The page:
Oh my lor..... the lazyass, can't be bothered to think about it, offense just doesn't stop, does it? They must have got the Chinese off a menu......

Larry M
07-30-2014, 07:11 PM
… As for the lead being white, well, Hollywood goes with what sells. Scarlet happens to be a good actress, is very recognizable due to the Ironman and Avengers movies, and she's a bankable commodity. I'm not going to get into a debate about the 'white people and African origins' thing. That's for another thread, really.

The real issue is that there is, to Hollywood's way of thinking, no black or Asian leading lady types who could do this kind of role. That is something that needs changing, most definitely, but again, it all goes back to who can carry the movie.

I saw Lucy. It wasn't great, but not as terrible as others have made it out to be. It raised some good questions, didn't answer a whole lot of them, but within the space of ninety or so minutes, gave me pause for thought, mainly on the idea of what consciousness is, how we view time, and so on. And Scarlet J played her role well. Could a PoC have done just as well? Maybe. That's all I'll say. But would Hollywood have bankrolled such a flick if a black or Asian actress was in the lead role...that's the multi-million dollar question.

There seems to be no shortage of women that could have convincingly played such a role: Halle Berry, Viola Davis, Angela Bassett.

There was a time when Hollywood seemed more interested in being as authentic as possible. I guess filmmakers are reverting back to the '30's and '40's era when most if not all film 'stars' were white.

On a side note, how many people grew up thinking that historical figures such as Julius Caesar, Cleopatra, Marc Antony, etc., spoke with British accents, simply because that was how they were portrayed in film?

I recall having an 'aha' moment back in the '80's while reading Donald Johanson's book 'Lucy', discussing early humans - 'wow, they would NOT have been white.' Seems like a no-brainer now, but I am a product of American schools of the '60's and '70's (and apparently, guilty of not questioning enough of what I was taught.)

I haven't seen 'Lucy', but no matter how good the actress is, if she doesn't look the part, such a film would take a serious hit for lack of authenticity.

Cyia
07-30-2014, 07:16 PM
Then there is also this:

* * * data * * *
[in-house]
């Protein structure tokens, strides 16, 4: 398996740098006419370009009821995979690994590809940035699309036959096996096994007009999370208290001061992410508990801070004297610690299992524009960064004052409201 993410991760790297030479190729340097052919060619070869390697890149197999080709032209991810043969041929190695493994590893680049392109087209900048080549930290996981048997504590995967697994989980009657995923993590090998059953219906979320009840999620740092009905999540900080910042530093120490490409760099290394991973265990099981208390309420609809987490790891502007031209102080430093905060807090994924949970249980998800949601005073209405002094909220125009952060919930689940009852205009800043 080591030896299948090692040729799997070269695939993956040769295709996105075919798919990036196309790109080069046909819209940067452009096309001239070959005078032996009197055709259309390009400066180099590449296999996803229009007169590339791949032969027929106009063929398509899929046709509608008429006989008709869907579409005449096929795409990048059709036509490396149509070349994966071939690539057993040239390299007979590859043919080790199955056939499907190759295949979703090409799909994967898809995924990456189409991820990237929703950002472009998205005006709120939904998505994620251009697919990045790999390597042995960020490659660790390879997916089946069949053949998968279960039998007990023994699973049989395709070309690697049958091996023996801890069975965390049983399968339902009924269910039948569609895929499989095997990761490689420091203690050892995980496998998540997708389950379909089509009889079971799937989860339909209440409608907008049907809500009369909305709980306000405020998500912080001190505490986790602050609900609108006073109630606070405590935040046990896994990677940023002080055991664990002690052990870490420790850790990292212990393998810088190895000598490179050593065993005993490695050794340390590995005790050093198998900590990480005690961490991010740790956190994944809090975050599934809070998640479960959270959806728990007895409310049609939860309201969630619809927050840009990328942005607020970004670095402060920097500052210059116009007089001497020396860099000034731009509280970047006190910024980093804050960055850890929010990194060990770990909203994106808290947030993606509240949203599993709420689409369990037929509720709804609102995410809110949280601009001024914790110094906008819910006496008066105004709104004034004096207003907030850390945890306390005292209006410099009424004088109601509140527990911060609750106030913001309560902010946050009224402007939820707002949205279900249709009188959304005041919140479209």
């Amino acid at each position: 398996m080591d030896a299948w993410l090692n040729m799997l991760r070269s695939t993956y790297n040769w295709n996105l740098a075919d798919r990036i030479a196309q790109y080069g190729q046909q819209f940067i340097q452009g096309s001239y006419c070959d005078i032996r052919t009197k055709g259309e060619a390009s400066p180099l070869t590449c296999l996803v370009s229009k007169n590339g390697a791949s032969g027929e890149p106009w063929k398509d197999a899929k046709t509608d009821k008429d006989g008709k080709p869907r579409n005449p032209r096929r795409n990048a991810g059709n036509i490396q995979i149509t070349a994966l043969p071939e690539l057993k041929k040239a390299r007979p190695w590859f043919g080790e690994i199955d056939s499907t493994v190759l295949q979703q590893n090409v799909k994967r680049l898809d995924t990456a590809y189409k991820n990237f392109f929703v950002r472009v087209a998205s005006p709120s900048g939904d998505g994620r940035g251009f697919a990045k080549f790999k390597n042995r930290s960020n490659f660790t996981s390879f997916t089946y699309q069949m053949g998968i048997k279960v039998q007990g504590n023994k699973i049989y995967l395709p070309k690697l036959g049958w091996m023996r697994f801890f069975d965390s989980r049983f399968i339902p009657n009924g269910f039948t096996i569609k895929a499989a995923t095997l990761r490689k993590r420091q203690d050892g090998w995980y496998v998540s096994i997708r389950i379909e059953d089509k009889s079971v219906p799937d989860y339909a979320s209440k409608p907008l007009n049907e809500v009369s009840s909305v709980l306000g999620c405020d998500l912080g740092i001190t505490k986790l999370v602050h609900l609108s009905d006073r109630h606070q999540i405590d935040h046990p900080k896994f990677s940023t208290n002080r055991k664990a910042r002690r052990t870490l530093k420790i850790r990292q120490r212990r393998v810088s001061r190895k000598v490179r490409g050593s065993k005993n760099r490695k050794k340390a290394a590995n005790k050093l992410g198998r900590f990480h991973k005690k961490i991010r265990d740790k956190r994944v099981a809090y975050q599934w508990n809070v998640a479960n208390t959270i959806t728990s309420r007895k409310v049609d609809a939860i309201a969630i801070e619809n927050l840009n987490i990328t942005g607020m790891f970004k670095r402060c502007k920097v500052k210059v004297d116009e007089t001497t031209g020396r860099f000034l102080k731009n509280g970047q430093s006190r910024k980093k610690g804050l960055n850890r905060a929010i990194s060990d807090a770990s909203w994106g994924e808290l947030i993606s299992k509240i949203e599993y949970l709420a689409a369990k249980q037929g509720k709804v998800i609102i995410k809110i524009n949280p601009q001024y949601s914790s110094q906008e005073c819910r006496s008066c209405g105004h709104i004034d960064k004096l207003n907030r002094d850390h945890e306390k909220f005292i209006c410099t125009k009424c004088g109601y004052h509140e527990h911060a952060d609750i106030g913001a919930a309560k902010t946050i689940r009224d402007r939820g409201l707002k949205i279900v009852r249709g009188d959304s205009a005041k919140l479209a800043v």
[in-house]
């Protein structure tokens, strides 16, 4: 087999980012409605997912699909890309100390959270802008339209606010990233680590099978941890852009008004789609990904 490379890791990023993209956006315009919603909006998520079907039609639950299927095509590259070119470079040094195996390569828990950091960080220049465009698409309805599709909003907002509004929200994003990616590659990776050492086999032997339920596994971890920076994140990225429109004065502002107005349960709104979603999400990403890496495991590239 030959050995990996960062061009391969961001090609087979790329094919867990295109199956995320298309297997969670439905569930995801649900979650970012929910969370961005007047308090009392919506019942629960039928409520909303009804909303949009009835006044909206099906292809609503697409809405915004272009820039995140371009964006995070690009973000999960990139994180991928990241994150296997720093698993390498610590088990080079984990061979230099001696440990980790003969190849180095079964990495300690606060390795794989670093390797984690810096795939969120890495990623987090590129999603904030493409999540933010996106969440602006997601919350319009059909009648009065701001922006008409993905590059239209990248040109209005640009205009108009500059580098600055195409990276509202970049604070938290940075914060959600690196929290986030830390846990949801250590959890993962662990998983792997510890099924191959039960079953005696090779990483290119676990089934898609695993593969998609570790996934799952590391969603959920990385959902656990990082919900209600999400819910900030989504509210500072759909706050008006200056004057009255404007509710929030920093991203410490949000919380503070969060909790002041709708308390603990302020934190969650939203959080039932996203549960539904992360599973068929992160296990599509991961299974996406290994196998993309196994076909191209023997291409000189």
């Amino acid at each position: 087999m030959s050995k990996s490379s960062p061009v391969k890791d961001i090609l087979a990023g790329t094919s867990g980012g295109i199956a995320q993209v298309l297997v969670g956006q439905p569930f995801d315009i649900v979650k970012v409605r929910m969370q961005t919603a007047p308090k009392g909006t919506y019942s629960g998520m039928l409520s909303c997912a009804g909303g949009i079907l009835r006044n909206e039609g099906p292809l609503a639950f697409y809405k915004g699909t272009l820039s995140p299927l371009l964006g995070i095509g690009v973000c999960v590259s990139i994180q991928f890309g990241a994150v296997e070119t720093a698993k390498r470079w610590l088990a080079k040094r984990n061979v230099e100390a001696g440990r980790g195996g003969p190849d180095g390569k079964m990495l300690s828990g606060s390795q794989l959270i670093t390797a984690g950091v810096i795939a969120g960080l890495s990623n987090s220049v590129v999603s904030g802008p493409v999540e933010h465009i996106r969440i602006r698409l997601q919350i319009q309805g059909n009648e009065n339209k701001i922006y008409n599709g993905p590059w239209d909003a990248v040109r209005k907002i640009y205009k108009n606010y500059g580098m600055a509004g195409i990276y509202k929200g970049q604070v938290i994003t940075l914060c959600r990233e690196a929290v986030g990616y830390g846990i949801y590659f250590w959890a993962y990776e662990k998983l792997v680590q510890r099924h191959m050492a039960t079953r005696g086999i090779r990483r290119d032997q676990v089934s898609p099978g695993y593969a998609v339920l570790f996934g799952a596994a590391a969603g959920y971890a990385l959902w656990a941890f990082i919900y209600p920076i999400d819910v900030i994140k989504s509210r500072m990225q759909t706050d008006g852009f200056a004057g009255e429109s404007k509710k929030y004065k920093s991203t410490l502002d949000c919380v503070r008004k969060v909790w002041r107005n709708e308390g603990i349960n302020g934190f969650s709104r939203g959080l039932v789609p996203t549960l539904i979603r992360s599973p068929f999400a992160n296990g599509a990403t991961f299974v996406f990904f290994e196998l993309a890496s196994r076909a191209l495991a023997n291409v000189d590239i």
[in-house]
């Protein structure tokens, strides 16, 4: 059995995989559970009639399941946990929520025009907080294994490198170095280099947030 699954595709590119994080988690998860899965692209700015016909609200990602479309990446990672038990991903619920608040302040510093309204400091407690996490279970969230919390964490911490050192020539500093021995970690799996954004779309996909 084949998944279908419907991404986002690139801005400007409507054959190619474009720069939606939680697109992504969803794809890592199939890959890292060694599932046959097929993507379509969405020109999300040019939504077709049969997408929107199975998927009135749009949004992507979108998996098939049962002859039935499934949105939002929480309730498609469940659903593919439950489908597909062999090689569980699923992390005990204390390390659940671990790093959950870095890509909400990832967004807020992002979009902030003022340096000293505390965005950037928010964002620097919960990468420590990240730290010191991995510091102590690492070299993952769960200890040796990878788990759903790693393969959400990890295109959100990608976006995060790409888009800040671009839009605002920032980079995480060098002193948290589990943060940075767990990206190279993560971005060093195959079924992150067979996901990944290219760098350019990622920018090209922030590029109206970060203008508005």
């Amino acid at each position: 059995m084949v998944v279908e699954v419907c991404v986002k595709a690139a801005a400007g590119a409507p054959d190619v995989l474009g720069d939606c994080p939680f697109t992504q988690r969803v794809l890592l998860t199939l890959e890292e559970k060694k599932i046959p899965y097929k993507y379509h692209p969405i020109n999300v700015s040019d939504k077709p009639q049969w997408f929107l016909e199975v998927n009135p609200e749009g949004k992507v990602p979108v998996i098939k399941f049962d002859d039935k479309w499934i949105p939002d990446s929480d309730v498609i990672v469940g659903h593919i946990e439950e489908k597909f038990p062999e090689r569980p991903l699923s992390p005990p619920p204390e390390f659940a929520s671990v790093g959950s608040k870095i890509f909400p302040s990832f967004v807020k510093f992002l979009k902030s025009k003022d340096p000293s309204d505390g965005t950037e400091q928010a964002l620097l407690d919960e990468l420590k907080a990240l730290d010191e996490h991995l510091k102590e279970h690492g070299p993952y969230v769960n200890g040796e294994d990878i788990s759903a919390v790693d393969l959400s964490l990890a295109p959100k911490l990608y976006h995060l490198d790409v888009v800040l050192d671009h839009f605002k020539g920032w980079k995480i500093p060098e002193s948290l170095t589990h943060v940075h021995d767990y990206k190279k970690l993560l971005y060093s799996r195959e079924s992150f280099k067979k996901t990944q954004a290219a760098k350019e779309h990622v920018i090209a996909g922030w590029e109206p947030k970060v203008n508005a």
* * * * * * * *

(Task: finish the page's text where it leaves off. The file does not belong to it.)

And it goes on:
http://bitterandcurt.tumblr.com/post/82160920765



“Keep Clean. Apple, scallop & ginger, orange, tomato, grape”

Obviously, the last dude kept in that cell was planning what he wanted to eat after he got out.

First, he'd turn his life around (keep clean), and then he'd make a scallop and apple soup with a hint of ginger. The only question left was whether he wanted orange, tomato, or grape juice on the side.

Too bad the poor fellow wrote his menu in blood, and thus died before he could follow through with his plans.

:(

:D

J.S.F.
07-30-2014, 07:29 PM
There seems to be no shortage of women that could have convincingly played such a role: Halle Berry, Viola Davis, Angela Bassett.


I haven't seen 'Lucy', but no matter how good the actress is, if she doesn't look the part, such a film would take a serious hit for lack of authenticity.

--
I happen to agree with you on the actresses listed above. I was saying that Hollywood probably didn't want to take a chance on a PoC as perhaps not being bankable enough. I'm not familiar with Ms. Davis, but Angela Bassett is a fine actress. Halle Berry is hit and miss acting-wise, really, although I happen to like her.

Again, if the part of Lucy had originally called for a black actress and Luc Besson/Hollywood producers decided that a black woman wasn't bankable enough, then that's a shit decision on their part and totally wrong. IF. But I have the feeling, right or wrong, that Hollywood went with the person they though could sell the movie best. The only color Hollywood thinks of is green, anyway. So they chose Scarlett J who is, as I said before, a hot commodity right now.

kaitie
07-30-2014, 07:43 PM
But part of the reason the white actors are more bankable is because they're giving bigger parts, right? I mean, I guess I could see an argument being made that these guys are famous so they're the ones Hollywood wants in movies because they'll sell more, but they're also the ones being given the breaks. Scarlett wasn't as hugely famous before some of her more recent movies, was she? (I'm not good with famous people, so I could be wrong).